Figure 6 shows the surface bounce points resulting from the 3D acoustic ray tracing, colored by the expected celerity, and compares the modeling results to our measurements. The acoustic ray tracing predicts a high-celerity tropospheric duct resulting in several bounce points within 0–150 km distance from the source, in the 130–300° azimuth range. Notably, the model does not predict any stratospheric ducts and consequently no surface bounce points with medium celerities. Thermospheric reflections with low celerity are expected at all azimuths, yet at different distances depending on azimuth. All calculated thermospheric reflections show celerities increasing with distance. Please refer to the discussion section for a detailed comparison of measurements and modeling.
The ray tracing results predict precise travel times for several seismic stations that co-locate with calculated tropospheric bounce points (see Table 2). We deduct this theoretical travel time from the observed first onset pick to independently determine the origin time of the explosion. Measurements from six stations within 20 and 86 km distance result in a mean origin time of 03:11:41.9 UTC ± 2.8 s (see Table 2 for details), slightly earlier than estimated by the seismic and acoustic grid search, but still within the estimated uncertainties. Note, however, that we could not use the same set of stations as for the grid search, because the modeling did not reproduce any bounce points north of the explosion. All stations with modeled travel times available are exclusively south/west of the explosion, potentially also introducing spatial bias.
The seismic and seismo-acoustic signals we have observed are clearly associated with the refinery explosion near Ingolstadt, Germany on September 1st, 2018. The origin times determined from seismic and acoustic grid search as well as the ray tracing agree within their respective uncertainties. Additionally, all observed acoustic phases show a stable and steady move-out from the source with distance, evidence by well-aligned acoustic arrival times and little scatter in measured celerities (see Fig. S2). Thus, we are confident that all signal-to-noise ratio based detections for phases 1 and 2 and also most of the detections for phase 3 are in fact due to the refinery explosion and not due to local noise sources. Additionally, we searched the publicly accessible seismic event bulletin of the Swiss Seismological Service (SED), the earthquake service for Bavaria (LMU), the monthly E-Mail event bulletin for Austria (ZAMG) and the ISC bulletin for seismic events that occurred close in time to the Ingolstadt explosion. Except the explosion itself (registered in the ISC event bulletin) there are no seismic events registered within 400 km from the explosion site and within hours after the explosion. Consequently we can rule out that e.g. the late arrivals of phase 3 are due to other seismic events. Closer inspection of the seismic record sections also shows no indications for potential secondary infrasound sources (e.g. from topography22).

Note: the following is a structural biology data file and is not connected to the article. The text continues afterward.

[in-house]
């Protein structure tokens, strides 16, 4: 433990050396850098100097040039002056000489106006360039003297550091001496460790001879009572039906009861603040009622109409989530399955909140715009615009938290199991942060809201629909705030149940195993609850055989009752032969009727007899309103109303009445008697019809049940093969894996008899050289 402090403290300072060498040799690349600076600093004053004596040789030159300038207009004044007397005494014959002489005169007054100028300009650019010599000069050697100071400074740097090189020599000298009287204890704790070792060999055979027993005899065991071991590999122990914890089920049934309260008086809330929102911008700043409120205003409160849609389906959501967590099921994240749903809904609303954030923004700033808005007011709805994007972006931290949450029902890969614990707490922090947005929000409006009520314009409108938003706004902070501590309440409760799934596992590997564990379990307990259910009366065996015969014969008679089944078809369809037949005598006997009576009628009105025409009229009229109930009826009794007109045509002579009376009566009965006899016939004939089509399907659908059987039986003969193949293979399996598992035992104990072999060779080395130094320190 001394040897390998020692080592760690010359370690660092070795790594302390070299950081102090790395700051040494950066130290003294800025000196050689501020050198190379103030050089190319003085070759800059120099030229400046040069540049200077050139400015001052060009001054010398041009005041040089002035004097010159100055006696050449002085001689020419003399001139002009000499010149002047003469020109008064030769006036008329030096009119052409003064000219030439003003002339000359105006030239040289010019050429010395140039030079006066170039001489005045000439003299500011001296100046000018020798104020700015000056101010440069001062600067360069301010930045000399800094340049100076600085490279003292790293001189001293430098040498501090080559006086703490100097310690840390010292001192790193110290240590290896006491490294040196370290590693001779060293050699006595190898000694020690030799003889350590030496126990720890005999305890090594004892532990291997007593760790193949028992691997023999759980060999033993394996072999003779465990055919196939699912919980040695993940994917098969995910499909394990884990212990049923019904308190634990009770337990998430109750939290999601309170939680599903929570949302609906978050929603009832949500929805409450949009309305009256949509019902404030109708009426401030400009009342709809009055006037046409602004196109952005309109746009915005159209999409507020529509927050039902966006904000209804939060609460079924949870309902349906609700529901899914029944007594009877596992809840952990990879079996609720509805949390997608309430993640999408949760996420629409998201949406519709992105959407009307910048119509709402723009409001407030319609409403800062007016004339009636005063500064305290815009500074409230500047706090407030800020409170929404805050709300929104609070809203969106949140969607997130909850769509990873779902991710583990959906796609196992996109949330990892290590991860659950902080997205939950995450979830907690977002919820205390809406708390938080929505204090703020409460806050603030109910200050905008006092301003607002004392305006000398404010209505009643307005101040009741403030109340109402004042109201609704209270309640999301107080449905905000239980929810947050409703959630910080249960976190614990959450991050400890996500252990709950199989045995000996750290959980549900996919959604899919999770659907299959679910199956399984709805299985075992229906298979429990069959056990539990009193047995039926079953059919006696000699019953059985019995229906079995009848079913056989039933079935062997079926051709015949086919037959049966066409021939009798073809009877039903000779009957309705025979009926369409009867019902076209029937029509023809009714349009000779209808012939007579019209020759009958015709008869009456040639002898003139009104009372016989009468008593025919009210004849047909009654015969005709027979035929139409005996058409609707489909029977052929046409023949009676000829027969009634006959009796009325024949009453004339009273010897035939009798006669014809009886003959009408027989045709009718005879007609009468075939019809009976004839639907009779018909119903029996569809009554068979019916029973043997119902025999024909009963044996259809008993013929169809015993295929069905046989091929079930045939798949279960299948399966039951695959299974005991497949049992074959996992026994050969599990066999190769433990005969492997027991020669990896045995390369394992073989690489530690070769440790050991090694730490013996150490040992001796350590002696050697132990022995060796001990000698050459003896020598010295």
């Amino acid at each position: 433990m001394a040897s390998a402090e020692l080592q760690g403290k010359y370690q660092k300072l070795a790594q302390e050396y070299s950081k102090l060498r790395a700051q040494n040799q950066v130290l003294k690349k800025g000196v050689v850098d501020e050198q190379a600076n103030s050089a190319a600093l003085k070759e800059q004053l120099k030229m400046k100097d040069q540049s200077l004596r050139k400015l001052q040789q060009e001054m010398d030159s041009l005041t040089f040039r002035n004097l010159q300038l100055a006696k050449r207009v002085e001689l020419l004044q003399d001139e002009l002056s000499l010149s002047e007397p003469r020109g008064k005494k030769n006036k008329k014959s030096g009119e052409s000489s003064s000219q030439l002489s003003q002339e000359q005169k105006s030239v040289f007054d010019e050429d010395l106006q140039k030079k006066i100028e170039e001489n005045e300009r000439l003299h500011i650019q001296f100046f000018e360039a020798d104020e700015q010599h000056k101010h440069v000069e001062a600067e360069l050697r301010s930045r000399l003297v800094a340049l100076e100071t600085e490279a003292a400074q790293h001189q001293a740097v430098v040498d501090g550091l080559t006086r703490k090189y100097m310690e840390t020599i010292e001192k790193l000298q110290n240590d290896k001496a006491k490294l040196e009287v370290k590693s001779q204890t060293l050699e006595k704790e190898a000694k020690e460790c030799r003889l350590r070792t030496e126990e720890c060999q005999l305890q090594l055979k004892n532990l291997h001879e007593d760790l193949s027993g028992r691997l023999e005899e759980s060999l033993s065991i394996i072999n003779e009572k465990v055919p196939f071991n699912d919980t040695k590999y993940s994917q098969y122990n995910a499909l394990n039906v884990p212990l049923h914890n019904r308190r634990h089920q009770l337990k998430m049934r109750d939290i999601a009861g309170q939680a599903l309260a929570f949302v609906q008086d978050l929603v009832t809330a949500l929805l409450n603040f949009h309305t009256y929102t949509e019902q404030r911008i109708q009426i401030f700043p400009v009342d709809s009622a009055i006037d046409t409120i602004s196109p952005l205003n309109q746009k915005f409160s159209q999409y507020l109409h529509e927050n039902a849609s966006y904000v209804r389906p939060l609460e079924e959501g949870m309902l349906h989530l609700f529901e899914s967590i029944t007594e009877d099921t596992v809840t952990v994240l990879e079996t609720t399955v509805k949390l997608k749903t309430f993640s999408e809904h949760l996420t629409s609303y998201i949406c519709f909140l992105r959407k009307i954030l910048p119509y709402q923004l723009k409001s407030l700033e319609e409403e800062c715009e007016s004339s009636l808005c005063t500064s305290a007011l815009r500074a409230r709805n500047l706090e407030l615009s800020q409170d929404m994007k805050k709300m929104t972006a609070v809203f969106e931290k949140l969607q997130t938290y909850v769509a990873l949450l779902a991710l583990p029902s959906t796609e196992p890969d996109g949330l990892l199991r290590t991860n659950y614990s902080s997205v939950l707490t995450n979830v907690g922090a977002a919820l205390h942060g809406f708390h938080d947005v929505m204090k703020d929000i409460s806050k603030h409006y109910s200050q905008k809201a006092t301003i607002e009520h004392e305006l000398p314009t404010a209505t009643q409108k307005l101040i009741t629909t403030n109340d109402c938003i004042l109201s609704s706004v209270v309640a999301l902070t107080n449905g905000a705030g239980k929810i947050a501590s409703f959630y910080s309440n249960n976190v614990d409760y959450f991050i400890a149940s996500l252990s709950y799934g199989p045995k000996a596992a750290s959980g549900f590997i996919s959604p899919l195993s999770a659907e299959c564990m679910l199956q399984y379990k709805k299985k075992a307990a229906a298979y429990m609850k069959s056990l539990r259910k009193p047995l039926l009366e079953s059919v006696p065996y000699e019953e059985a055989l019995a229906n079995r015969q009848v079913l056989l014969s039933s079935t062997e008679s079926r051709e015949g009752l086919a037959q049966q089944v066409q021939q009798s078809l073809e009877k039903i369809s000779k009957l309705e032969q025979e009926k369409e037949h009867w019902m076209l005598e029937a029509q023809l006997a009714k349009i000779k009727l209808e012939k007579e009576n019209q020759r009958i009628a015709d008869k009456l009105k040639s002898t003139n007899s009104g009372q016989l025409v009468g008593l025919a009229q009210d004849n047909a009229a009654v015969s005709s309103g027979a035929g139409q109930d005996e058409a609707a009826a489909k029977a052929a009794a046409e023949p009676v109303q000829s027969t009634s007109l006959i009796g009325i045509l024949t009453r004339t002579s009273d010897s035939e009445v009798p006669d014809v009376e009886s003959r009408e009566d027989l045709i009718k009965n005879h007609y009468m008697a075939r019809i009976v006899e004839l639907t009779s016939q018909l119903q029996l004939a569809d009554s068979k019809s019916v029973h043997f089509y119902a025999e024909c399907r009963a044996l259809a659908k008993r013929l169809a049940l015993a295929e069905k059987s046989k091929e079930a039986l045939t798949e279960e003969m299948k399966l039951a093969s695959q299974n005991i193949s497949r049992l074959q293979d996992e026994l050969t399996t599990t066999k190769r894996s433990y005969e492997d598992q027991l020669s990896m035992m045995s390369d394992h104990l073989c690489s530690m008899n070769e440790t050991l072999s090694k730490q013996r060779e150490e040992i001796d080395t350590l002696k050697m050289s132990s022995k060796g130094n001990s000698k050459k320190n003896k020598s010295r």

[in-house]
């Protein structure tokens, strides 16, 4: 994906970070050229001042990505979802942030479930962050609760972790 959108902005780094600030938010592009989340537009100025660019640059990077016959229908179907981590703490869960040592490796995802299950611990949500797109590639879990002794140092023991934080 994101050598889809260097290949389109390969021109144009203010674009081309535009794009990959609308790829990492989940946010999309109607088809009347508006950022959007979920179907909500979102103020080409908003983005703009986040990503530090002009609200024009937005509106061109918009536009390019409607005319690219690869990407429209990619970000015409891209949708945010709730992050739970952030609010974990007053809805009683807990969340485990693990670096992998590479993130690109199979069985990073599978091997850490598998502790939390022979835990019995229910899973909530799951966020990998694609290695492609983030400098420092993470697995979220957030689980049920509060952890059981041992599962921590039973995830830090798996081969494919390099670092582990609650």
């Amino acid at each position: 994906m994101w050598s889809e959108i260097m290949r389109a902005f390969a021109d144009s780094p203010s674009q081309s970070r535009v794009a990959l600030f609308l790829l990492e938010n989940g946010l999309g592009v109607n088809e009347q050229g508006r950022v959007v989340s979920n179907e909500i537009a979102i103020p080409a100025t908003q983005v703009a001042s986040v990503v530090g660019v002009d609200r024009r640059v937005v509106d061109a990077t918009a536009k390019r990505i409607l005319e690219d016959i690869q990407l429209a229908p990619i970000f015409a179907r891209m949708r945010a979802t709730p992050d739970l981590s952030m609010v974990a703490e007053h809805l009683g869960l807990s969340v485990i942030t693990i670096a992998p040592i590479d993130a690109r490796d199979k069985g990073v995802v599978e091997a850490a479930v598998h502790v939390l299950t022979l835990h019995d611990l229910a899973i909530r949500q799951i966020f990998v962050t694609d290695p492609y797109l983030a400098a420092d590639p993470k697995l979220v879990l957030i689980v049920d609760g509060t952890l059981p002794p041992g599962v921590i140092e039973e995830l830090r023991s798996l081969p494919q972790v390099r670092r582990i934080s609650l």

Each of the observed seismo-acoustic phases displays a different celerity, indicating that they each follow an individual propagation path. The values of 332 m/s (phase 1), 292 m/s (phase 2) and 250 m/s (phase 3) suggest that the three phases correspond to three separate infrasound ducts at different heights within the atmosphere23. The measured celerities match the expected values for tropospheric (phase 1), stratospheric (phase 2) and thermospheric (phase 3) waveguides. Thus we conclude that we have observed all three types of infrasound pathways on the seismo-acoustic recordings of the explosion. Below we will discuss the comparison of our measurements with acoustic ray tracing.
The dense spatial sampling of the infrasound field by the AlpArray seismic network reveals large zones in which no or only very weak seismo-acoustic arrivals were measured. This observation should, however, not be confused with classical shadow zones known for infrasound propagation23, as it’s still influenced by the seismo-acoustic coupling. Notably, the infrasound array IS26 of the CTBTO International Monitoring System, which is located near the border tripoint of Germany, Austria, and the Czech Republic, (near station GEC2 in Figs 1 and 3) falls into an area where no or only very weak seismo-acoustic signals were detected in this study. However, the acoustic signal was in fact detected by the very sensitive infrasound array IS2624. This demonstrates that acoustic energy may be present even though it does not map into the seismic recordings, because of the required seismo-acoustic coupling which may only be effective above a certain acoustic amplitude threshold25.
Location and origin time